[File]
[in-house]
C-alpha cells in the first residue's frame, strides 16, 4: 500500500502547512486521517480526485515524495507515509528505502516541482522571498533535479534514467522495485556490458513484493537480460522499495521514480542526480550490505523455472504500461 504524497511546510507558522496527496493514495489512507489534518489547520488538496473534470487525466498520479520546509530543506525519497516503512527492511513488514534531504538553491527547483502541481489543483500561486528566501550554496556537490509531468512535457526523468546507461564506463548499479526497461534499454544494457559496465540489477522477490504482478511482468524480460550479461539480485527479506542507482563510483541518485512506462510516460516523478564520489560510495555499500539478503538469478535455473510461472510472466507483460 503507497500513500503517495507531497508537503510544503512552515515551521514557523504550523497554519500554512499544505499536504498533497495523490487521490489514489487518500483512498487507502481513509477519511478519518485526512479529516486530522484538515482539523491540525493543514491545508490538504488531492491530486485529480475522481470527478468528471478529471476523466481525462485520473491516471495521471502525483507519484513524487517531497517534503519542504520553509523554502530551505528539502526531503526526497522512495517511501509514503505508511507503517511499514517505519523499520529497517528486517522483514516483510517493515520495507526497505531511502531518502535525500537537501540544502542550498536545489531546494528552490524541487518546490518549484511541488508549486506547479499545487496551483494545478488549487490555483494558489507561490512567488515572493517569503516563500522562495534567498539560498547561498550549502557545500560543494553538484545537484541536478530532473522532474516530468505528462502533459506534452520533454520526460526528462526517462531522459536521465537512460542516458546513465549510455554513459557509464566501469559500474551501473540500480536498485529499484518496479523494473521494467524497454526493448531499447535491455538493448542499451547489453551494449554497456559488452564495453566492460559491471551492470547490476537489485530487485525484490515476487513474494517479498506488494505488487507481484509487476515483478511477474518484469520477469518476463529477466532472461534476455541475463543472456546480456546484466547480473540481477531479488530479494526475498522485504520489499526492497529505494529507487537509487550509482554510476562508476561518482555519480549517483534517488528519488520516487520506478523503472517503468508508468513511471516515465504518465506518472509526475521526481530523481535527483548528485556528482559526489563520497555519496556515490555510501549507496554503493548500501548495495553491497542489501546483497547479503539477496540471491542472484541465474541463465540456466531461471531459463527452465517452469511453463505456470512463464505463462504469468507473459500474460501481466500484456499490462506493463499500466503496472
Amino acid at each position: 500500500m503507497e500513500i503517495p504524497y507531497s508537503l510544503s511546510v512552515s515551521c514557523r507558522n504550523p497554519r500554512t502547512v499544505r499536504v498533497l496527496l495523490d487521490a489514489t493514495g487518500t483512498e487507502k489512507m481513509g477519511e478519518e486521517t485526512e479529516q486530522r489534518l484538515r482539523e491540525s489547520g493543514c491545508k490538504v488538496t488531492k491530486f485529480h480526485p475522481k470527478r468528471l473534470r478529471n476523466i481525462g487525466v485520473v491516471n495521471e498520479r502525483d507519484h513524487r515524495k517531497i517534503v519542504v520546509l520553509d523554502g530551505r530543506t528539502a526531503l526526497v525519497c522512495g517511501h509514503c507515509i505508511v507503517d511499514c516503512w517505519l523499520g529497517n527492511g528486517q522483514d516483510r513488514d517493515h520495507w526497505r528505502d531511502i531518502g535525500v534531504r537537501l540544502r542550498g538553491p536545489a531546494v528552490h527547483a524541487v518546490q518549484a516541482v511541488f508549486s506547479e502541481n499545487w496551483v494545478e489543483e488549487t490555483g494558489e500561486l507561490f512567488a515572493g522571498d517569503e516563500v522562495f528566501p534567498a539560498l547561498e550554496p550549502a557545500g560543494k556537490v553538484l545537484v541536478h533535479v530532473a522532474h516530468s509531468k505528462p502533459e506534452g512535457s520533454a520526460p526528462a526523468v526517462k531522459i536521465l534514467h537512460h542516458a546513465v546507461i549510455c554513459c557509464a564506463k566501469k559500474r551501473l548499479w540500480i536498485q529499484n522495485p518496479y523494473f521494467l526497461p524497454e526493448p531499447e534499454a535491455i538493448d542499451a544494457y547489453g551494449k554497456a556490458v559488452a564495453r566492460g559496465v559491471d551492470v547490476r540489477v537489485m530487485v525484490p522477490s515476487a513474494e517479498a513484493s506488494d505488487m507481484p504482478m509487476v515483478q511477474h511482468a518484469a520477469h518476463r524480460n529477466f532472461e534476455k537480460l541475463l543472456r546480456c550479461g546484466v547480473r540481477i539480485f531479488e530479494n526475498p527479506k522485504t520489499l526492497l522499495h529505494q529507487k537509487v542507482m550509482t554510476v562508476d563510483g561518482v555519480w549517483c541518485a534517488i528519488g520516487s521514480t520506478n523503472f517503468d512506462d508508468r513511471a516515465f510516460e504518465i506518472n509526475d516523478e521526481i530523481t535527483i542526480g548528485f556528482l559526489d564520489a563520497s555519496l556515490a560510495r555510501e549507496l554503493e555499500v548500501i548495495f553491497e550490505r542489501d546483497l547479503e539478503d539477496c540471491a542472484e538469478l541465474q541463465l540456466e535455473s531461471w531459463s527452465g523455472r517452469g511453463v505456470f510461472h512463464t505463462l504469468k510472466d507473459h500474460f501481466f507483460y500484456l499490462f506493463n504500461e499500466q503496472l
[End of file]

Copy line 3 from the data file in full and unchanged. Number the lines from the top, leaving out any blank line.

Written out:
Amino acid at each position: 500500500m503507497e500513500i503517495p504524497y507531497s508537503l510544503s511546510v512552515s515551521c514557523r507558522n504550523p497554519r500554512t502547512v499544505r499536504v498533497l496527496l495523490d487521490a489514489t493514495g487518500t483512498e487507502k489512507m481513509g477519511e478519518e486521517t485526512e479529516q486530522r489534518l484538515r482539523e491540525s489547520g493543514c491545508k490538504v488538496t488531492k491530486f485529480h480526485p475522481k470527478r468528471l473534470r478529471n476523466i481525462g487525466v485520473v491516471n495521471e498520479r502525483d507519484h513524487r515524495k517531497i517534503v519542504v520546509l520553509d523554502g530551505r530543506t528539502a526531503l526526497v525519497c522512495g517511501h509514503c507515509i505508511v507503517d511499514c516503512w517505519l523499520g529497517n527492511g528486517q522483514d516483510r513488514d517493515h520495507w526497505r528505502d531511502i531518502g535525500v534531504r537537501l540544502r542550498g538553491p536545489a531546494v528552490h527547483a524541487v518546490q518549484a516541482v511541488f508549486s506547479e502541481n499545487w496551483v494545478e489543483e488549487t490555483g494558489e500561486l507561490f512567488a515572493g522571498d517569503e516563500v522562495f528566501p534567498a539560498l547561498e550554496p550549502a557545500g560543494k556537490v553538484l545537484v541536478h533535479v530532473a522532474h516530468s509531468k505528462p502533459e506534452g512535457s520533454a520526460p526528462a526523468v526517462k531522459i536521465l534514467h537512460h542516458a546513465v546507461i549510455c554513459c557509464a564506463k566501469k559500474r551501473l548499479w540500480i536498485q529499484n522495485p518496479y523494473f521494467l526497461p524497454e526493448p531499447e534499454a535491455i538493448d542499451a544494457y547489453g551494449k554497456a556490458v559488452a564495453r566492460g559496465v559491471d551492470v547490476r540489477v537489485m530487485v525484490p522477490s515476487a513474494e517479498a513484493s506488494d505488487m507481484p504482478m509487476v515483478q511477474h511482468a518484469a520477469h518476463r524480460n529477466f532472461e534476455k537480460l541475463l543472456r546480456c550479461g546484466v547480473r540481477i539480485f531479488e530479494n526475498p527479506k522485504t520489499l526492497l522499495h529505494q529507487k537509487v542507482m550509482t554510476v562508476d563510483g561518482v555519480w549517483c541518485a534517488i528519488g520516487s521514480t520506478n523503472f517503468d512506462d508508468r513511471a516515465f510516460e504518465i506518472n509526475d516523478e521526481i530523481t535527483i542526480g548528485f556528482l559526489d564520489a563520497s555519496l556515490a560510495r555510501e549507496l554503493e555499500v548500501i548495495f553491497e550490505r542489501d546483497l547479503e539478503d539477496c540471491a542472484e538469478l541465474q541463465l540456466e535455473s531461471w531459463s527452465g523455472r517452469g511453463v505456470f510461472h512463464t505463462l504469468k510472466d507473459h500474460f501481466f507483460y500484456l499490462f506493463n504500461e499500466q503496472l